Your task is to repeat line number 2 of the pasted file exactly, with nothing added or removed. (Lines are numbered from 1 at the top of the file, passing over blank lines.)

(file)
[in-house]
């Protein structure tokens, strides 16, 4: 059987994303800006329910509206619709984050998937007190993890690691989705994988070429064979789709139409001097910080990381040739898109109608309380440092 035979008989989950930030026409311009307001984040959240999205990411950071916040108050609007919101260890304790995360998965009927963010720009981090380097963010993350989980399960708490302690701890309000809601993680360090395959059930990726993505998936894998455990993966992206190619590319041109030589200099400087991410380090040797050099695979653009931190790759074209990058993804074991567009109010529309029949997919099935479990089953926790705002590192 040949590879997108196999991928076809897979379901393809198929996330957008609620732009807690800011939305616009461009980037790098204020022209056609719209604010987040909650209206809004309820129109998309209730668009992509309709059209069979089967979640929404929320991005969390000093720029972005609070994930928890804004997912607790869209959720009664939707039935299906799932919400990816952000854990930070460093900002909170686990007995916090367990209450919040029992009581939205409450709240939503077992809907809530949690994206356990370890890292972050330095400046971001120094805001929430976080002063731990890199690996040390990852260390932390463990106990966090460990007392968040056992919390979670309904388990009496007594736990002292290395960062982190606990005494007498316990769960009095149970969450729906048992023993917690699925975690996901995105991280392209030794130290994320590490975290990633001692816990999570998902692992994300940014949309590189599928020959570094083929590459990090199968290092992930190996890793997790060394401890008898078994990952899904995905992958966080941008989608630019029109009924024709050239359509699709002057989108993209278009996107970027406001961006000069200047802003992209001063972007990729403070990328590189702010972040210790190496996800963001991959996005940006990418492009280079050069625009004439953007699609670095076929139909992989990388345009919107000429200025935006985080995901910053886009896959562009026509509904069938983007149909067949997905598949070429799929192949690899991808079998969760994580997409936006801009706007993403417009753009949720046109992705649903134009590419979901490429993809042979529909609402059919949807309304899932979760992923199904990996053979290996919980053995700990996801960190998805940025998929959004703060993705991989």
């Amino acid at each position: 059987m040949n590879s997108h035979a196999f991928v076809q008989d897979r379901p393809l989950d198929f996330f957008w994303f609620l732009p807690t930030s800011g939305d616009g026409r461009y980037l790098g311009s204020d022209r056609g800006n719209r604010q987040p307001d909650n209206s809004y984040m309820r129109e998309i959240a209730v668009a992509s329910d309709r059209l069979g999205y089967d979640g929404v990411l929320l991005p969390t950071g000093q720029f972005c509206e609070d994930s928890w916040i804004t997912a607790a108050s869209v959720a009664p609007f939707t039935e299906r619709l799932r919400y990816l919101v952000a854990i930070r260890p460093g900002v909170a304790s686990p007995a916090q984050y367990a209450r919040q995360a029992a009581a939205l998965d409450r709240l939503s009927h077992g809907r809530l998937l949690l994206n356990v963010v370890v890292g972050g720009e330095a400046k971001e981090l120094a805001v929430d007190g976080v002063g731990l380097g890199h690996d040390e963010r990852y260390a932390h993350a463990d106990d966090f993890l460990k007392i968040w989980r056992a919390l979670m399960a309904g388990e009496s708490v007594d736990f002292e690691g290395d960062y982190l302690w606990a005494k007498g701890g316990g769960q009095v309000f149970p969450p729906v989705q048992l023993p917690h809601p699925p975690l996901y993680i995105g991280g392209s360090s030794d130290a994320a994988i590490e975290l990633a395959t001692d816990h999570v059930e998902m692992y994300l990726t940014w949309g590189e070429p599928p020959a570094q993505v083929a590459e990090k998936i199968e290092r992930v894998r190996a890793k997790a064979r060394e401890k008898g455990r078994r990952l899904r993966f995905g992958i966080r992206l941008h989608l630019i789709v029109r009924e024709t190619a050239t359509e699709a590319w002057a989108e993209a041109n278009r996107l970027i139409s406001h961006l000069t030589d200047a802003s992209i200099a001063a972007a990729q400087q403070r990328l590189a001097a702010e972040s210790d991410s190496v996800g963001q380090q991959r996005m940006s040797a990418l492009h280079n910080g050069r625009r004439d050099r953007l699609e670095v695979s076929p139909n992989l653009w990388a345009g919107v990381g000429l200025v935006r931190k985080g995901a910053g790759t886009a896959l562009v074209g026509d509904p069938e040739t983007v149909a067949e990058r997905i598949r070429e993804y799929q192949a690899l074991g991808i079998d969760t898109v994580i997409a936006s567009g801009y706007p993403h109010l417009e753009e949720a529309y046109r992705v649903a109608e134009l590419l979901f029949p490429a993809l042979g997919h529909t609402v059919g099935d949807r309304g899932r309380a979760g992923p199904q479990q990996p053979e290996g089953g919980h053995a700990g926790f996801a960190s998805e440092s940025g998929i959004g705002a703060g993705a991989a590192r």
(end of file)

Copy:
């Protein structure tokens, strides 16, 4: 059987994303800006329910509206619709984050998937007190993890690691989705994988070429064979789709139409001097910080990381040739898109109608309380440092 035979008989989950930030026409311009307001984040959240999205990411950071916040108050609007919101260890304790995360998965009927963010720009981090380097963010993350989980399960708490302690701890309000809601993680360090395959059930990726993505998936894998455990993966992206190619590319041109030589200099400087991410380090040797050099695979653009931190790759074209990058993804074991567009109010529309029949997919099935479990089953926790705002590192 040949590879997108196999991928076809897979379901393809198929996330957008609620732009807690800011939305616009461009980037790098204020022209056609719209604010987040909650209206809004309820129109998309209730668009992509309709059209069979089967979640929404929320991005969390000093720029972005609070994930928890804004997912607790869209959720009664939707039935299906799932919400990816952000854990930070460093900002909170686990007995916090367990209450919040029992009581939205409450709240939503077992809907809530949690994206356990370890890292972050330095400046971001120094805001929430976080002063731990890199690996040390990852260390932390463990106990966090460990007392968040056992919390979670309904388990009496007594736990002292290395960062982190606990005494007498316990769960009095149970969450729906048992023993917690699925975690996901995105991280392209030794130290994320590490975290990633001692816990999570998902692992994300940014949309590189599928020959570094083929590459990090199968290092992930190996890793997790060394401890008898078994990952899904995905992958966080941008989608630019029109009924024709050239359509699709002057989108993209278009996107970027406001961006000069200047802003992209001063972007990729403070990328590189702010972040210790190496996800963001991959996005940006990418492009280079050069625009004439953007699609670095076929139909992989990388345009919107000429200025935006985080995901910053886009896959562009026509509904069938983007149909067949997905598949070429799929192949690899991808079998969760994580997409936006801009706007993403417009753009949720046109992705649903134009590419979901490429993809042979529909609402059919949807309304899932979760992923199904990996053979290996919980053995700990996801960190998805940025998929959004703060993705991989």